That finding, first reported by NBC News, comes via Keynote, which maintains dummy accounts with the country's top 15 banks, which it uses to monitor site uptime and availability to customers by attempting to log into its accounts every five minutes.
Keynote didn't immediately respond to an emailed request for a copy of its research. But spokesman Aaron Rudger told NBC that for the six-week period ending on March 31, 2013, the 15 banks' sites were effectively unreachable by customers for a total of 249 hours, or 2% of the time. Compared with the same period last year, the banks only saw 140 hours of downtime, which Rudger said could largely be ascribed to their performing regularly scheduled maintenance, which often occurs at night.
[ Did a monster hack slow down the entire Internet? Read DDoS Attack Doesn't Spell Internet Doom: 7 Facts. ]
The finding that U.S. banks are experiencing double their normal levels of downtime suggests that the distributed denial-of-service (DDoS) attacks being waged under the "Operation Ababil" banner -- the self-described Muslim hacktivist band calling itself the al-Qassam Cyber Fighters -- are having a demonstrable impact on banks' ability to ensure that customers can connect with their websites.
The al-Qassam Cyber Fighters Tuesday announced via Pastebin the fifth week in what it's called the third wave of its banking attacks, and reported that last week, the websites of American Express, Ameriprise Financial, Bank of America, BB&T, Citizens Financial and KeyCorp had been targeted, and customer complaints left on the Site Down website suggested that at least some of those sites were seeing higher than normal levels of disruption.
The Operation Ababil attacks were first launched in September 2012, accompanied by demands that all copies of a film that mocks the founder of Islam be removed from the Internet. The attacks continued with a second round that began in late 2012.
Multiple U.S. government officials have dismissed the film-removal demands as a red herring, and accused the Iranian government of sponsoring the attacks. But a senior member of the House Intelligence Committee, Rep. Adam Schiff (D-Calif.), told NBC News Wednesday that the FBI and "other law enforcement agencies are following up aggressively to identify the responsible parties" behind the DDoS attack campaign, suggesting that the Iranian connection might still be tentative.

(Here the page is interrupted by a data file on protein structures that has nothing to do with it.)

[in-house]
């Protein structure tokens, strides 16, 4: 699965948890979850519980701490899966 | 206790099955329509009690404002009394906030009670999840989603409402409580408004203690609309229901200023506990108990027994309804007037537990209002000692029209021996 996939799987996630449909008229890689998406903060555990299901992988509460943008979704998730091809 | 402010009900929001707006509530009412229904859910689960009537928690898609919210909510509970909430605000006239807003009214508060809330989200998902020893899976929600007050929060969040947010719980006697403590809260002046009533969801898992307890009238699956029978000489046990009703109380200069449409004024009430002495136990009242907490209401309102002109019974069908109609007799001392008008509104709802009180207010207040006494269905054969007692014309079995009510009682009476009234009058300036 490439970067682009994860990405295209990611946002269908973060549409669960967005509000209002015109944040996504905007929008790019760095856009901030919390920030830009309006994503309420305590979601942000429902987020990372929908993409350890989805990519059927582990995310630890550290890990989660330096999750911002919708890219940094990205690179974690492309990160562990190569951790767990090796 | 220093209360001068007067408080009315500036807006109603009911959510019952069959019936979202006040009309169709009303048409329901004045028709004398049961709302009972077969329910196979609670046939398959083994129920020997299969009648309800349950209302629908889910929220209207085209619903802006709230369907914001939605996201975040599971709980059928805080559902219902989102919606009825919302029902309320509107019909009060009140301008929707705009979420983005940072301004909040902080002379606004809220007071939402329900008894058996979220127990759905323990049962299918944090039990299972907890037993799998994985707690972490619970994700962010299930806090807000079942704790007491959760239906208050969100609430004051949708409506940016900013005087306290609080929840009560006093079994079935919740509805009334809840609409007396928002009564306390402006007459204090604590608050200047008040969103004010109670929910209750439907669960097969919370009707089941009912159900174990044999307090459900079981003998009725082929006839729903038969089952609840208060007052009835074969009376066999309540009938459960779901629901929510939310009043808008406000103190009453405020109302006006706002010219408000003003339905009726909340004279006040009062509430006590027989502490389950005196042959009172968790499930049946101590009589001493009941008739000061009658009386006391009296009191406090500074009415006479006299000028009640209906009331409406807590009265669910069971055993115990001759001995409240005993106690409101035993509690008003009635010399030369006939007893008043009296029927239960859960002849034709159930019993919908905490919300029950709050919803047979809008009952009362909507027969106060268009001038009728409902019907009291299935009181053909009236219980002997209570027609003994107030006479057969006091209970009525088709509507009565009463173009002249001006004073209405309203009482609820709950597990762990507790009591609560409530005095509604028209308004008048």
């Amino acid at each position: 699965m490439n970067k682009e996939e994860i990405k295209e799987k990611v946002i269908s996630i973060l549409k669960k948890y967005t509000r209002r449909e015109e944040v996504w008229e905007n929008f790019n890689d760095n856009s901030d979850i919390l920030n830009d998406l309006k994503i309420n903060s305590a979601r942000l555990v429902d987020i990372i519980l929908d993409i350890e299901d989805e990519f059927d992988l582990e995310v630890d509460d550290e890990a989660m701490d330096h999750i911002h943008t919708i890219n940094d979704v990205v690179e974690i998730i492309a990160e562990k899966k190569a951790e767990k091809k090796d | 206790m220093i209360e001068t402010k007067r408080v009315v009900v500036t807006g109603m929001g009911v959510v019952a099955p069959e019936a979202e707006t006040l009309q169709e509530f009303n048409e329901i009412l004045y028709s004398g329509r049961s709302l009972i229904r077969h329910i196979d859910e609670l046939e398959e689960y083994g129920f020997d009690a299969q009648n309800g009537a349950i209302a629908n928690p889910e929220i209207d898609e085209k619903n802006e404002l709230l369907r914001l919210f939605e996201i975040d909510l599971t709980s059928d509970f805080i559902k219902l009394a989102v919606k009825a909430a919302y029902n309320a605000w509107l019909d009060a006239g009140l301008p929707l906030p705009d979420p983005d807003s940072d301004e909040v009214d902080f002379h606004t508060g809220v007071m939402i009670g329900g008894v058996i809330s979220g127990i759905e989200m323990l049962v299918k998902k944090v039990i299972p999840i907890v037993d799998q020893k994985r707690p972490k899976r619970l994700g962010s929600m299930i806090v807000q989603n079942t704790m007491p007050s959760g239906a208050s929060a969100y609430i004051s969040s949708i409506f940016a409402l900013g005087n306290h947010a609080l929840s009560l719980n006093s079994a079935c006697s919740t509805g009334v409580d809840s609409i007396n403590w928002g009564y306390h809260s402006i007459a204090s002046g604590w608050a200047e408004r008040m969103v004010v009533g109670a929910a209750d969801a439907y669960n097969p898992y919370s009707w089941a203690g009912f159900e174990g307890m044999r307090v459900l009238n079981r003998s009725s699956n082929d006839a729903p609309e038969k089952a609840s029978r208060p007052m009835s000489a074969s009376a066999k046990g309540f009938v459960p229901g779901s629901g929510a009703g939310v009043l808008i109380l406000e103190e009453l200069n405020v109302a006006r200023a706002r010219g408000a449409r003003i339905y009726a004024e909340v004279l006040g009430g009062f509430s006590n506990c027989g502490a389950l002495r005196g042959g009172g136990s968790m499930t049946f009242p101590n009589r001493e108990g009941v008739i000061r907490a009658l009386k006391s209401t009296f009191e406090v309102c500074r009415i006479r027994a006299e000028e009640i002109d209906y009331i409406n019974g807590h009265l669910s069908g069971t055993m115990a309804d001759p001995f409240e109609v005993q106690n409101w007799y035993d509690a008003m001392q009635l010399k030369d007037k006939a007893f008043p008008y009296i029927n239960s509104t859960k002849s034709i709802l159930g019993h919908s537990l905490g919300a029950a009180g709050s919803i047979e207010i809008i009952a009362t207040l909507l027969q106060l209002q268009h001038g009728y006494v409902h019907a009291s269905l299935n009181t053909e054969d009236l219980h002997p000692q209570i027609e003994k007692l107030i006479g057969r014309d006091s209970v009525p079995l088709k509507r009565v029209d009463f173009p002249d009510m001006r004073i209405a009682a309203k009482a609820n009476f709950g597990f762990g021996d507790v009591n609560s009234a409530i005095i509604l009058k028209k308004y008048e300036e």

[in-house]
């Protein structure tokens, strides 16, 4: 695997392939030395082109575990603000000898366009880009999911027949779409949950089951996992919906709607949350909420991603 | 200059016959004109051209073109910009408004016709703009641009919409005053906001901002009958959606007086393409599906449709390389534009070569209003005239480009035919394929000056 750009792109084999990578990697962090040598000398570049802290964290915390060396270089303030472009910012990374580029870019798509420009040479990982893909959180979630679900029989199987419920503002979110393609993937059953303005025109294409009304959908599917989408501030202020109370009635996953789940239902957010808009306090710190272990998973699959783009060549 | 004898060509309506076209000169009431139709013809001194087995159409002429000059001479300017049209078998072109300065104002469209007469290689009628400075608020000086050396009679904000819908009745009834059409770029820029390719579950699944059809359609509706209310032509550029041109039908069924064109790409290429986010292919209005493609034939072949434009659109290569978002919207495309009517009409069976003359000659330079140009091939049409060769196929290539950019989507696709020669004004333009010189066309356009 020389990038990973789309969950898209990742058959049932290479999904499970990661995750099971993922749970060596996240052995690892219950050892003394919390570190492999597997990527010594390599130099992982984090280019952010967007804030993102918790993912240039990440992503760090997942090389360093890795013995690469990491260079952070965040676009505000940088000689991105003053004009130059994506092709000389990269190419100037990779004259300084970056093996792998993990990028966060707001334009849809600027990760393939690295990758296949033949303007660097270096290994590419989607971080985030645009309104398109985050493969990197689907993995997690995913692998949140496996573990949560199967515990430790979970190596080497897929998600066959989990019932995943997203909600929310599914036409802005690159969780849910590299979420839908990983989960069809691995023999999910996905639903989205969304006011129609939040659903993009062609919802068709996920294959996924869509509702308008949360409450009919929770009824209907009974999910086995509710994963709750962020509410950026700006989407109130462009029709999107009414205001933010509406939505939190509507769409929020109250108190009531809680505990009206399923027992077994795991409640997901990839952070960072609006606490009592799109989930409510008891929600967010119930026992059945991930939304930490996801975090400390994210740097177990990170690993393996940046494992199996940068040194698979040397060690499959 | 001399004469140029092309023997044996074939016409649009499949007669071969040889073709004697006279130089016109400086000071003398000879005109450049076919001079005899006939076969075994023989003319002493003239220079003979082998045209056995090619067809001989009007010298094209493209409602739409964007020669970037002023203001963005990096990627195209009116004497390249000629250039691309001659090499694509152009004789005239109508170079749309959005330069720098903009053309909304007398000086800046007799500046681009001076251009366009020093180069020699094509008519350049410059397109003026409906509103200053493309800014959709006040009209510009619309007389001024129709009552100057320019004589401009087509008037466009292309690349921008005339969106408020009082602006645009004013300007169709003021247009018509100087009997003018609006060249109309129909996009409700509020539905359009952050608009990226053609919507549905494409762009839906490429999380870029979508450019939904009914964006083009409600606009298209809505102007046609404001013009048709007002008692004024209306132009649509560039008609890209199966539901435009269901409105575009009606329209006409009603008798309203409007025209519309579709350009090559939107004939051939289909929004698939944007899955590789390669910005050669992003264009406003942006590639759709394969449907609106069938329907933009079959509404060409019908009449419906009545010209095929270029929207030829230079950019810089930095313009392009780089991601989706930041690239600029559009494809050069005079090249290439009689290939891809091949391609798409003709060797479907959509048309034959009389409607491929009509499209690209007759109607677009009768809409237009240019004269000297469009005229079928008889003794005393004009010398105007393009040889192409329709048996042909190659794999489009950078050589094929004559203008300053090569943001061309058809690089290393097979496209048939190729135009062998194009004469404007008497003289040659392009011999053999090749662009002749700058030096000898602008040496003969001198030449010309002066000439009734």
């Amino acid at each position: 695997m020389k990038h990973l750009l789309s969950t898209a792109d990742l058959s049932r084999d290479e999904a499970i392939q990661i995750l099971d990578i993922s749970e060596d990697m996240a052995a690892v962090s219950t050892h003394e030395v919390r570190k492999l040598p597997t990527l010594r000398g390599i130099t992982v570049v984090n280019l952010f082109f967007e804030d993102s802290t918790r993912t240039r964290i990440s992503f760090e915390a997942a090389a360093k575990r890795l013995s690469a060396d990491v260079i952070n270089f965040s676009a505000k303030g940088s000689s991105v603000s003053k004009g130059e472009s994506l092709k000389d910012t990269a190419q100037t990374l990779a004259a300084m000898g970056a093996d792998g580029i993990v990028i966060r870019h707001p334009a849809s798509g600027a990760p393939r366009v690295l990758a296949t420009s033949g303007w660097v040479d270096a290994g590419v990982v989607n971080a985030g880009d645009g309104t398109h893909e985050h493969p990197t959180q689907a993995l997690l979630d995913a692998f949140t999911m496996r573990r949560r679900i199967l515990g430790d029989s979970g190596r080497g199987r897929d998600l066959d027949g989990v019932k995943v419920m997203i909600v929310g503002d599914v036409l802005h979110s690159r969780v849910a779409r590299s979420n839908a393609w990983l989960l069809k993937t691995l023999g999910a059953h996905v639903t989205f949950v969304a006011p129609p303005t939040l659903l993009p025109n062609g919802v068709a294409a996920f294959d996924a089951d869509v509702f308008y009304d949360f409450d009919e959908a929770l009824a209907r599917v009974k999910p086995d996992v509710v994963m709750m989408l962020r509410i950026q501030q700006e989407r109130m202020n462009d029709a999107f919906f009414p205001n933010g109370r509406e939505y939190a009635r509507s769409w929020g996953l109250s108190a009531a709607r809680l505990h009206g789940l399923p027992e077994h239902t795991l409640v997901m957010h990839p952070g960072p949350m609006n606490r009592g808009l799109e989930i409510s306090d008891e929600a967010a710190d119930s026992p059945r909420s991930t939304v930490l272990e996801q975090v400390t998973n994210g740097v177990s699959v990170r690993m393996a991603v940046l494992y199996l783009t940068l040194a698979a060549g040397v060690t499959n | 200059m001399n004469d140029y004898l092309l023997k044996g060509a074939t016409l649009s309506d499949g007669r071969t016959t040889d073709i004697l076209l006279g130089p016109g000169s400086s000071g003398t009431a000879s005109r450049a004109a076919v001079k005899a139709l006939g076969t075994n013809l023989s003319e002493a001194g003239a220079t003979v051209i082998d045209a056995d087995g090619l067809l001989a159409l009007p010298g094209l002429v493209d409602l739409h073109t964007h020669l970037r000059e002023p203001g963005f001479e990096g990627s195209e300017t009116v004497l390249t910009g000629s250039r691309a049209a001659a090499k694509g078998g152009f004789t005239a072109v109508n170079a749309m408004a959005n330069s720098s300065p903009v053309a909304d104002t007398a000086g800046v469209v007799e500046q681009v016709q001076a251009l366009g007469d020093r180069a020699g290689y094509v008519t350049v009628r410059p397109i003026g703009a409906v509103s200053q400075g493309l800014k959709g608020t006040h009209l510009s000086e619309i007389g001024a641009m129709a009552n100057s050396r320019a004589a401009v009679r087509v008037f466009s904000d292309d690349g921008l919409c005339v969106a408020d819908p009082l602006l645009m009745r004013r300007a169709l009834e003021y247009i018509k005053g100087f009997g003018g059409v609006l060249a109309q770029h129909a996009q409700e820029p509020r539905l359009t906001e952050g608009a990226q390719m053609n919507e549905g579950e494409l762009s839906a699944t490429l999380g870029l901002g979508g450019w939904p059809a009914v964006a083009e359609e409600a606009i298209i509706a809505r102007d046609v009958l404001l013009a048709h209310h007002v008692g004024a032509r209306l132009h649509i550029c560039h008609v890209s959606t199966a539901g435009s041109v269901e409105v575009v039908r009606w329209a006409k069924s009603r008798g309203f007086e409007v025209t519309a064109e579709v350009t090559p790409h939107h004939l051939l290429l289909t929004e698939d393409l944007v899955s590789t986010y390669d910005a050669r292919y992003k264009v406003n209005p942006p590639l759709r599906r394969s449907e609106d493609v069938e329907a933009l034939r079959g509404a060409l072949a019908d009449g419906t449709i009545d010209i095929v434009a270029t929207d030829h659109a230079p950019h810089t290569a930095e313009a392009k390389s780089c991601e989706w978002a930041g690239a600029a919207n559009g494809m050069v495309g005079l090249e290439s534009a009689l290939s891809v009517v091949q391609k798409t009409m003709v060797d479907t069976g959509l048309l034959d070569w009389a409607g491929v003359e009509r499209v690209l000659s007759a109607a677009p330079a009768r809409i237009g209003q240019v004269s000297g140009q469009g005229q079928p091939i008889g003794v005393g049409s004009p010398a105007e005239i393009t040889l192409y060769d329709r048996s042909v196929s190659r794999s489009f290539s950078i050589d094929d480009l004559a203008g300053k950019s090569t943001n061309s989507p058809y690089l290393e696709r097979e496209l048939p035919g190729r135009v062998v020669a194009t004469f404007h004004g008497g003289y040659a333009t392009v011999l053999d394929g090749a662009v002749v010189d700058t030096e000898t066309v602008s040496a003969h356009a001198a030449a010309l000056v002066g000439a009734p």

Regardless, with each new round, the attackers appear to be refining their attack tools and techniques, as evidenced by the fact that they've been able to compromise otherwise legitimate third-party websites, often by using vulnerabilities related to WordPress or involving PHP, and turn them into staging grounds for launching DDoS attacks that have achieved sustained floods of 70 Gbps and 30 million packets per second. Furthermore, security experts have said that the bank attackers don't even appear to be using all of the firepower at their disposal.
Accordingly, are stronger defenses required? Responding to the Keynote downtime findings, the chair of the House Intelligence Committee, Rep. Mike Rogers (R-Mich.), told NBC News Wednesday that the bank DDoS attacks -- which he blames on the Iranian government -- highlight the need for U.S. government intelligence agencies to share threat intelligence with the private industry. "These banks are among the best in the country when it comes to cyber security, but even they are having trouble keeping up with attacks that have the sophistication and the level of resources that a nation-state entity like Iran can devote to them," he said.
Accordingly, Rogers called on Congress to pass the controversial Cyber Intelligence Sharing and Protection Act (CISPA) that he's co-authored with C.A. Dutch Ruppersberger (D-Md.), which he claimed would enable the government "to share cyber threat information with these banks to help them get ahead of these attacks."
But Rogers offered no evidence to support his assertion that access to better attack signatures would somehow immunize banks' networks against DDoS attacks. A spokesman for Rogers wasn't immediately available by phone to discuss the Congressman's comments.
Protect the most fragile part of your IT infrastructure -- the endpoints and the unpredictable users who control them. Also in the new, all-digital How To Sharpen Endpoint Security special issue of Dark Reading: Some say the focus should be on education to deal with the endpoint security conundrum; some say technology. But it's not a binary choice. (Free with registration.)